With the new year comes new changes and challenges. Here are five industry trends that may impact staffing firms in 2023.
- Regulation Changes in 2023 – Several ACA health insurance regulation changes are taking place in 2023, which may affect costs and strategies for offering insurance to temporary employees. The affordability test, which is the maximum amount an employer can charge an employee for health coverage for an individual is decreasing to 9.12%. This increases the amount employers need to contribute toward premiums. Employers will need to plan accordingly.
- ACA Exchange Subsides – Newly enhanced ACA exchange subsides will be more attractive to employees who want affordable coverage for themselves and family members. This means more employees will go to the exchange for subsided coverage and can result in more Part B penalties for an employer depending on their health insurance strategy.
- IRS Ends Good Faith Relief – The IRS has ended its good faith transitional relief for ACA reporting error penalties. The IRS will no longer allow employers to correct their reports to clear a penalty. Staffing firms need to devote extra attention to ensure these reports are accurate before being submitted.
- Struggles Remain, Pain Eases for Unemployment – The economic outlook is uncertain with a possible recession on the horizon. While there have been notable high profile hiring freezes and layoffs, the unemployment rate remains low. Given that staffing firms are still struggling to find candidates for job openings, there is the possibility that the pain may ease.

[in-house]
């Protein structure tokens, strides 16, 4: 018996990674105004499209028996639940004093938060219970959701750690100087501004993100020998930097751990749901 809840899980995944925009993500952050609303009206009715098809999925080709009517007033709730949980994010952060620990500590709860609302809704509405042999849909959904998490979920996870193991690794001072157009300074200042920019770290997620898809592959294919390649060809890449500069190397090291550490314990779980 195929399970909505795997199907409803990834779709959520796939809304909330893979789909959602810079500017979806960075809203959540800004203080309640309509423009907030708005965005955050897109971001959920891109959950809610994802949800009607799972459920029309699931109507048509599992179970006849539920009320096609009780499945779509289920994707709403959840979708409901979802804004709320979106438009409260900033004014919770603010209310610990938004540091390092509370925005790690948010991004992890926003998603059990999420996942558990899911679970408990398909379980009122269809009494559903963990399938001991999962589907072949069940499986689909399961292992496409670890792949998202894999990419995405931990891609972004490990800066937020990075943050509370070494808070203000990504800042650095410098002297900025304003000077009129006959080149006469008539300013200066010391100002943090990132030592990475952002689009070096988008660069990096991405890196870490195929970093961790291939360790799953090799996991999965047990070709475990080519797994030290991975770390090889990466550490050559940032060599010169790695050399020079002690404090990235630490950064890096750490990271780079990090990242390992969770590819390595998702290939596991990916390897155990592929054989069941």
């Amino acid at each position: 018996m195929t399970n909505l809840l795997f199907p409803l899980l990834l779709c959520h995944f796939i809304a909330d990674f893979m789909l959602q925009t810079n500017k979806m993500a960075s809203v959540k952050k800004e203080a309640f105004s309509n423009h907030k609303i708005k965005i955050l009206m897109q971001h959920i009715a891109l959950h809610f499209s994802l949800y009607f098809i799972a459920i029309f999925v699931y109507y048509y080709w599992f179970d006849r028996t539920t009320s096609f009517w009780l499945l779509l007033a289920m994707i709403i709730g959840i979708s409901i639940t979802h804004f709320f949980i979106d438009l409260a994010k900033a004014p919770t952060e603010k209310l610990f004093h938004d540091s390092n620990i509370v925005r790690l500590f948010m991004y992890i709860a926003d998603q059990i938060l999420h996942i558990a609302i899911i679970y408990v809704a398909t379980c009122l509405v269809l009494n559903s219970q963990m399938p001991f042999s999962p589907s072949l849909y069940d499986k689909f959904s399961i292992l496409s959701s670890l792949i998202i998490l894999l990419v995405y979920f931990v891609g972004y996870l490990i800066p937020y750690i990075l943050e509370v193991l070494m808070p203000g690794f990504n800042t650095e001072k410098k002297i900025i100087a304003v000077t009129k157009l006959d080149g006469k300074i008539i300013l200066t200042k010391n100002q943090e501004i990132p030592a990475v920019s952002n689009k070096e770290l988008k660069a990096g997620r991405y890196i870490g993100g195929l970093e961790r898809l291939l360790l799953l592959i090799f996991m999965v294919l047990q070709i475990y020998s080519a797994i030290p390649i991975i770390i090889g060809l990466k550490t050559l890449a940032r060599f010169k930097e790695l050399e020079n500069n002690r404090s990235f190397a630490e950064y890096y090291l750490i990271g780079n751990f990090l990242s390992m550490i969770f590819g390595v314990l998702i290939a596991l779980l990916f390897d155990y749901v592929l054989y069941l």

The economic inflation effects consumer buying power in all areas including the purchasing of insurance. Social inflation also needs to be factored into the equation. Social inflation refers to shifts in societal views that lead to:
- Increase litigation
- Broader contract interpretation
- Plaintiff friendly decisions
- Larger jury awards
- Costs of claims and insurance
- Employee vs. Independent Contractor Role in Staffing – Staffing firms that make independent contractor or 1099 placements need to be aware that the Department of Labor is moving forward with a new rule aimed at further clarifying workers that are employees versus independent contractors. The new rule will likely require more workers to be classified as employees, rather than independent contractors. This significantly increases the costs associated with these workers, including health benefits and workers’ compensation.
Staffing firms should also be aware that this scrutiny regarding misclassification of independent contractors is not only occurring at a federal level – multiple states are also paying heightened attention to classifications.
To learn more on how to prepare for these 2023 staffing industry changes, contact a Marsh McLennan Agency (MMA) advisor representative today.